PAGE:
ciples. And since they had invoked the religious sentiment in their behalf, he drew up for them an address to the clergy of Massachusetts. Lib. 20.162, 177. The short-sighted framers of the Fugitive Slave Law had good reasons for not anticipating the revolt which it actually caused among the clergy, limited and partial as this was. See a list of higher-law sermons, mostly preached in Massachusetts, in Lib. 21: 46. For instance, the chances were that the Unitarian Convention at Springfield, Mass., in the fall of Lib. 20.178. 1850, would reject resolutions denouncing the law. In fact, John Pierpont having presented such, Dr. Parkman Rev. Francis Parkman. gave as chairman a casting vote to lay them on the table, though avowing his willingness to harbor fugitives. Dr. Gannett deprecated discussion and all action, as being Rev. E. S. Gannett. liable to be misunderstood. Nevertheless, the resolutions were called up and passed, and other religious conventions Lib. 20.166, 178.
Plymouth County (Massachusetts, United States) (search for this): chapter 10
agreeable duty—it is not every man who can perform a disagreeable duty. Lib. 20.70. Would Massachusetts, he asked sardonically, conquer her own Prejudices? Lib. 20.70. The answer to this question was rendered at the polls in November, when the Whig party received a crushing Lib. 20.182. defeat in Massachusetts. But more immediately response was made in Faneuil Hall by abolitionists and Free Lib. 20.47, 50. Soilers; by the colored people of Boston; by the voters of Lib. 20.55. Plymouth County, the home of Webster; and widely by the religious press. These fanned the excitement Lib. 20.57, 58. attending the debates over the Compromise in Congress; those which grew out of the petitions for peaceable disunion Lib. 20.29, 30, 38. presented by John P. Hale in the Senate; the calling of the Nashville Convention to concert disunion from the Lib. 21.3. Southern point of view; the various Southern legislative Lib. 20.5, 26, 31, 34. preparations for the same event. South Carolina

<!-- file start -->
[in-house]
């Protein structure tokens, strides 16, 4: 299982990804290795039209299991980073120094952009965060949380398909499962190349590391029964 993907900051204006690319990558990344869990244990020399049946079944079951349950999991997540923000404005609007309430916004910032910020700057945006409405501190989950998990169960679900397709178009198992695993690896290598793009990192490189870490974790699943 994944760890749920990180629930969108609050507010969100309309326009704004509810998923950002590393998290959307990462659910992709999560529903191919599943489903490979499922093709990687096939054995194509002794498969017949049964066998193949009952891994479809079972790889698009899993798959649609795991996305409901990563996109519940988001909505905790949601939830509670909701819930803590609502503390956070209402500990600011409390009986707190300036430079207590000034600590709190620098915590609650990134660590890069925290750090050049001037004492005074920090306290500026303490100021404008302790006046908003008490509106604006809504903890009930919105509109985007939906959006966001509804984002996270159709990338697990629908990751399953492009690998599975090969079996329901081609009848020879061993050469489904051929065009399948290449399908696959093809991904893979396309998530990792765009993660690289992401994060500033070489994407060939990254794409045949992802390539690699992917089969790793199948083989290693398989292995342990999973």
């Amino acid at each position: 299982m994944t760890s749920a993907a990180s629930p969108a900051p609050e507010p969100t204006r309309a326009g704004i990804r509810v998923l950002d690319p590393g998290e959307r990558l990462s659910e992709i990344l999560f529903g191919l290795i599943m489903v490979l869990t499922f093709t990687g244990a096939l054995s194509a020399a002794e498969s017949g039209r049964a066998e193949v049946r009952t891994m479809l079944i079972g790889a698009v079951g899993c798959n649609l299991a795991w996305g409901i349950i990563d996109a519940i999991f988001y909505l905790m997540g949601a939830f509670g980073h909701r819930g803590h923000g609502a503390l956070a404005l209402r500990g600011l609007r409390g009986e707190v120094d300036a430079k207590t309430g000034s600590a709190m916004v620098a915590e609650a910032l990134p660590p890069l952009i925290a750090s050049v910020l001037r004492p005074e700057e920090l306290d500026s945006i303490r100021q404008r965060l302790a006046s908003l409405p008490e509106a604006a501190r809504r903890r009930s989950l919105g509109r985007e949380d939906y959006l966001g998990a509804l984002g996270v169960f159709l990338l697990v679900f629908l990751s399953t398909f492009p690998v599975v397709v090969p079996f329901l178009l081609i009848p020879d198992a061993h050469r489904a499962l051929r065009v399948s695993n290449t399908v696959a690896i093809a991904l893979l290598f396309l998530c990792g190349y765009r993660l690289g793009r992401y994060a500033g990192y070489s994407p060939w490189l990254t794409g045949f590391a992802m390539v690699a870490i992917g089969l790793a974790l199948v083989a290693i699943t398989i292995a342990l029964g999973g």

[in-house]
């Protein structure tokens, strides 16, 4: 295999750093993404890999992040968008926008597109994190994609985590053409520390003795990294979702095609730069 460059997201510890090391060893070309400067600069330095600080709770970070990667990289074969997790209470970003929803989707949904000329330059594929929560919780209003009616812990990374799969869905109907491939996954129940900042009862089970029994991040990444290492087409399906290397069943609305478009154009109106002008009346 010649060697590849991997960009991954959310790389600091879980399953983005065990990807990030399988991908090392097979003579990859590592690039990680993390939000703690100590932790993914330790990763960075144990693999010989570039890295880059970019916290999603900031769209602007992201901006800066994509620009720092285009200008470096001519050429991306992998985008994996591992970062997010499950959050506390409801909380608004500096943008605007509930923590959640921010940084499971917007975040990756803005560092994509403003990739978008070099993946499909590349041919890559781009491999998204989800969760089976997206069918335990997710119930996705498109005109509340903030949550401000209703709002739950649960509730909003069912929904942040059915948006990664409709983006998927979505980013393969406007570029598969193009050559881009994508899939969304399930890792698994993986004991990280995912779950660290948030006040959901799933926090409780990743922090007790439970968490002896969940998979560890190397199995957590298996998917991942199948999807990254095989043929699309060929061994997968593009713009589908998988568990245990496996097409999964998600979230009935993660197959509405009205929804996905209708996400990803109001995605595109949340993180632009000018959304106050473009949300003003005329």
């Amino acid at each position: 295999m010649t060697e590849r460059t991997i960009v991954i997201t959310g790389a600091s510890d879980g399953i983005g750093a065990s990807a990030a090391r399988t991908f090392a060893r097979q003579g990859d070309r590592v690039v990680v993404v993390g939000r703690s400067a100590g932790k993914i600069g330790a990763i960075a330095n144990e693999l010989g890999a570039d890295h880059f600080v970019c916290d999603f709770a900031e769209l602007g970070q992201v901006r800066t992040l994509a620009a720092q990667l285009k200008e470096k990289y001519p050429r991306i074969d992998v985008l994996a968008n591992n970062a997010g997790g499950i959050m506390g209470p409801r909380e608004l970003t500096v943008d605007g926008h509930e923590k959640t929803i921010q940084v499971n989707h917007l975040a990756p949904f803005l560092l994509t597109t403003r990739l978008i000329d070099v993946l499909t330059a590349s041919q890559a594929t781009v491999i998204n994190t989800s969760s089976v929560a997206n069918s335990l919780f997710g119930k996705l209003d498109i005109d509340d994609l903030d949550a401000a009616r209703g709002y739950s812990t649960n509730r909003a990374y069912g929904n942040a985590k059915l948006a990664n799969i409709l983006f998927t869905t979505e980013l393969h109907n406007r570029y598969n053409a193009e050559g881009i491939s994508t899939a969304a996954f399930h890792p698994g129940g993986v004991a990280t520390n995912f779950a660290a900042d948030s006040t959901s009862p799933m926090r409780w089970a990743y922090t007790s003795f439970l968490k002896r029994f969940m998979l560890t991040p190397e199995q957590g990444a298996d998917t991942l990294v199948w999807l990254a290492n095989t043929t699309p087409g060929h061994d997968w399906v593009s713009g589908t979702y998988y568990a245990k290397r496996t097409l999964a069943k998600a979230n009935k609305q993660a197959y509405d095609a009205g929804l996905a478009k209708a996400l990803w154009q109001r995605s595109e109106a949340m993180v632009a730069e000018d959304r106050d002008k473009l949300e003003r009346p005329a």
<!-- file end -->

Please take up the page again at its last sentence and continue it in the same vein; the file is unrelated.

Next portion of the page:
Newburyport (Massachusetts, United States) (search for this): chapter 10
y the bill. For thus having convinced the understanding and touched the conscience of a nation, he was publicly thanked by some seven hundred addressers of Boston and Lib. 20.55, 57, 62. vicinity—great lawyers, like Rufus Choate and Benjamin R. Curtis; men of letters, like George Ticknor, William H. Prescott, and Jared Sparks (the last also the President of Harvard College); theologians like Moses Stuart, Leonard Woods, and Ralph Emerson of Andover Seminary. Half as many gentlemen of Newburyport confessed Lib. 20.73. their gratitude to Webster for his having recalled them to a due sense of their Constitutional obligations; and in this group we read the names of Francis Todd (who, if a novice in slave-catching, had known something of Ante, 1.180. slave-trading) and of the Rev. Daniel Dana, D. D. These Ante, 1.207. addresses, with Professor Stuart's obsequious pamphlet Lib. 20.83. on Conscience and the Constitution, elicited acknowledgments from Webster, which were so many supp